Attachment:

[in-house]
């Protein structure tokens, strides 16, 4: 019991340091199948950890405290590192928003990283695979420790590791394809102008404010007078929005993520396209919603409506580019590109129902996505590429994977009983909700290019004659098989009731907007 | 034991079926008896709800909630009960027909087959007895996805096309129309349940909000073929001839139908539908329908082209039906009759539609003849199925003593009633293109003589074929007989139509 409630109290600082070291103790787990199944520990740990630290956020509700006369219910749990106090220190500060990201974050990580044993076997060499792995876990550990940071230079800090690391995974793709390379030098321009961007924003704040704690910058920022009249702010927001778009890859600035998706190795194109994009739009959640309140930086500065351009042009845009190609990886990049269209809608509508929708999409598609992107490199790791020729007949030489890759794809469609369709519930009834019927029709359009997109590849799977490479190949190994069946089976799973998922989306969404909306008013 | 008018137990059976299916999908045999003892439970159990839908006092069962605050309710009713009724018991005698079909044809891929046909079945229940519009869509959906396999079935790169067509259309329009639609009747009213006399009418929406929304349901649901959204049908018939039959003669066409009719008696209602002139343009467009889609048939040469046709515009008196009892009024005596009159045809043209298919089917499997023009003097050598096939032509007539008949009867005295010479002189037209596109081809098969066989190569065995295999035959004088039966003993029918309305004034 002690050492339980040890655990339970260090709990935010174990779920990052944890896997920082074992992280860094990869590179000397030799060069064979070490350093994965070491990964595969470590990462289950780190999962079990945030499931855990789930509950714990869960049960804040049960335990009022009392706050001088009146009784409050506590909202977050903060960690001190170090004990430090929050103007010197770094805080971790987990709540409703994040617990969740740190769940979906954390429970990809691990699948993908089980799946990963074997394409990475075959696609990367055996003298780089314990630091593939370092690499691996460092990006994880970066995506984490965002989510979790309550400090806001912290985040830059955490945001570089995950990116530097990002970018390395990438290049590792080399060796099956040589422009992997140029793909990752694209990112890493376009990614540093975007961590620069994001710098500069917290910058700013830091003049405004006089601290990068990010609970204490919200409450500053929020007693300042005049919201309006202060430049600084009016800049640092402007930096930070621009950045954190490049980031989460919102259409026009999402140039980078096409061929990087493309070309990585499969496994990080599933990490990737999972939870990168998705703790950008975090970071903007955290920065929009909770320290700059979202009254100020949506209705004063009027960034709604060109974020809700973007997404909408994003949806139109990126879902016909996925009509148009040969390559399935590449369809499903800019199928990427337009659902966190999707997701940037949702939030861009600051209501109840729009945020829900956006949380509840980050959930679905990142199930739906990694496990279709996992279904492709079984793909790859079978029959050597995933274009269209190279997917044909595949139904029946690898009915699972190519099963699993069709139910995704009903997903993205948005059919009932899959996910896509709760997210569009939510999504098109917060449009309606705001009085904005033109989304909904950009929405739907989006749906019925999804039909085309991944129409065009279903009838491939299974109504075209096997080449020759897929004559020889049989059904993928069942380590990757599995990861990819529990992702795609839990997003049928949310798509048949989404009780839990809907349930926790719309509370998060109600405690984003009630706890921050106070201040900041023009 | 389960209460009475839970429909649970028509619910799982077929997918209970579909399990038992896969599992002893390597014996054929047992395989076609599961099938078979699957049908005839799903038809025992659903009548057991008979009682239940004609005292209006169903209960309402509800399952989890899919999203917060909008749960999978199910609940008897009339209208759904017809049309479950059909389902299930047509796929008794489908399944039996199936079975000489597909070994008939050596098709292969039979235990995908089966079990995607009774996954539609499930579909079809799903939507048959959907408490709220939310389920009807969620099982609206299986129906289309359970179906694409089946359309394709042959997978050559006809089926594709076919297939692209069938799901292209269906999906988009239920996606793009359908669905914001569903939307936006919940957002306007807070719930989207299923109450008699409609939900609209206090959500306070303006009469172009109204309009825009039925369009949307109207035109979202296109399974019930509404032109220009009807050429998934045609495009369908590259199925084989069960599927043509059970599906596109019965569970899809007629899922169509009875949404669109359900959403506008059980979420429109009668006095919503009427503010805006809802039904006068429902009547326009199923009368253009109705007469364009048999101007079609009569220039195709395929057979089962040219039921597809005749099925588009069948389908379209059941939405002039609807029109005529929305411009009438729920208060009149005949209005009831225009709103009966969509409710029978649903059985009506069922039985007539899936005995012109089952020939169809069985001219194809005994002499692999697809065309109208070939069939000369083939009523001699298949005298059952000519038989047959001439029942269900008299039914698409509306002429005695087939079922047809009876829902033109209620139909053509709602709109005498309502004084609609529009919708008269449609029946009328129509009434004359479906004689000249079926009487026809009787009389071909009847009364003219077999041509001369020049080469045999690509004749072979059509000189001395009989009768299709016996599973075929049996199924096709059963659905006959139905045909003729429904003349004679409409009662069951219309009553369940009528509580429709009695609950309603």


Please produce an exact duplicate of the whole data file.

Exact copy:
[in-house]
């Protein structure tokens, strides 16, 4: 019991340091199948950890405290590192928003990283695979420790590791394809102008404010007078929005993520396209919603409506580019590109129902996505590429994977009983909700290019004659098989009731907007 | 034991079926008896709800909630009960027909087959007895996805096309129309349940909000073929001839139908539908329908082209039906009759539609003849199925003593009633293109003589074929007989139509 409630109290600082070291103790787990199944520990740990630290956020509700006369219910749990106090220190500060990201974050990580044993076997060499792995876990550990940071230079800090690391995974793709390379030098321009961007924003704040704690910058920022009249702010927001778009890859600035998706190795194109994009739009959640309140930086500065351009042009845009190609990886990049269209809608509508929708999409598609992107490199790791020729007949030489890759794809469609369709519930009834019927029709359009997109590849799977490479190949190994069946089976799973998922989306969404909306008013 | 008018137990059976299916999908045999003892439970159990839908006092069962605050309710009713009724018991005698079909044809891929046909079945229940519009869509959906396999079935790169067509259309329009639609009747009213006399009418929406929304349901649901959204049908018939039959003669066409009719008696209602002139343009467009889609048939040469046709515009008196009892009024005596009159045809043209298919089917499997023009003097050598096939032509007539008949009867005295010479002189037209596109081809098969066989190569065995295999035959004088039966003993029918309305004034 002690050492339980040890655990339970260090709990935010174990779920990052944890896997920082074992992280860094990869590179000397030799060069064979070490350093994965070491990964595969470590990462289950780190999962079990945030499931855990789930509950714990869960049960804040049960335990009022009392706050001088009146009784409050506590909202977050903060960690001190170090004990430090929050103007010197770094805080971790987990709540409703994040617990969740740190769940979906954390429970990809691990699948993908089980799946990963074997394409990475075959696609990367055996003298780089314990630091593939370092690499691996460092990006994880970066995506984490965002989510979790309550400090806001912290985040830059955490945001570089995950990116530097990002970018390395990438290049590792080399060796099956040589422009992997140029793909990752694209990112890493376009990614540093975007961590620069994001710098500069917290910058700013830091003049405004006089601290990068990010609970204490919200409450500053929020007693300042005049919201309006202060430049600084009016800049640092402007930096930070621009950045954190490049980031989460919102259409026009999402140039980078096409061929990087493309070309990585499969496994990080599933990490990737999972939870990168998705703790950008975090970071903007955290920065929009909770320290700059979202009254100020949506209705004063009027960034709604060109974020809700973007997404909408994003949806139109990126879902016909996925009509148009040969390559399935590449369809499903800019199928990427337009659902966190999707997701940037949702939030861009600051209501109840729009945020829900956006949380509840980050959930679905990142199930739906990694496990279709996992279904492709079984793909790859079978029959050597995933274009269209190279997917044909595949139904029946690898009915699972190519099963699993069709139910995704009903997903993205948005059919009932899959996910896509709760997210569009939510999504098109917060449009309606705001009085904005033109989304909904950009929405739907989006749906019925999804039909085309991944129409065009279903009838491939299974109504075209096997080449020759897929004559020889049989059904993928069942380590990757599995990861990819529990992702795609839990997003049928949310798509048949989404009780839990809907349930926790719309509370998060109600405690984003009630706890921050106070201040900041023009 | 389960209460009475839970429909649970028509619910799982077929997918209970579909399990038992896969599992002893390597014996054929047992395989076609599961099938078979699957049908005839799903038809025992659903009548057991008979009682239940004609005292209006169903209960309402509800399952989890899919999203917060909008749960999978199910609940008897009339209208759904017809049309479950059909389902299930047509796929008794489908399944039996199936079975000489597909070994008939050596098709292969039979235990995908089966079990995607009774996954539609499930579909079809799903939507048959959907408490709220939310389920009807969620099982609206299986129906289309359970179906694409089946359309394709042959997978050559006809089926594709076919297939692209069938799901292209269906999906988009239920996606793009359908669905914001569903939307936006919940957002306007807070719930989207299923109450008699409609939900609209206090959500306070303006009469172009109204309009825009039925369009949307109207035109979202296109399974019930509404032109220009009807050429998934045609495009369908590259199925084989069960599927043509059970599906596109019965569970899809007629899922169509009875949404669109359900959403506008059980979420429109009668006095919503009427503010805006809802039904006068429902009547326009199923009368253009109705007469364009048999101007079609009569220039195709395929057979089962040219039921597809005749099925588009069948389908379209059941939405002039609807029109005529929305411009009438729920208060009149005949209005009831225009709103009966969509409710029978649903059985009506069922039985007539899936005995012109089952020939169809069985001219194809005994002499692999697809065309109208070939069939000369083939009523001699298949005298059952000519038989047959001439029942269900008299039914698409509306002429005695087939079922047809009876829902033109209620139909053509709602709109005498309502004084609609529009919708008269449609029946009328129509009434004359479906004689000249079926009487026809009787009389071909009847009364003219077999041509001369020049080469045999690509004749072979059509000189001395009989009768299709016996599973075929049996199924096709059963659905006959139905045909003729429904003349004679409409009662069951219309009553369940009528509580429709009695609950309603």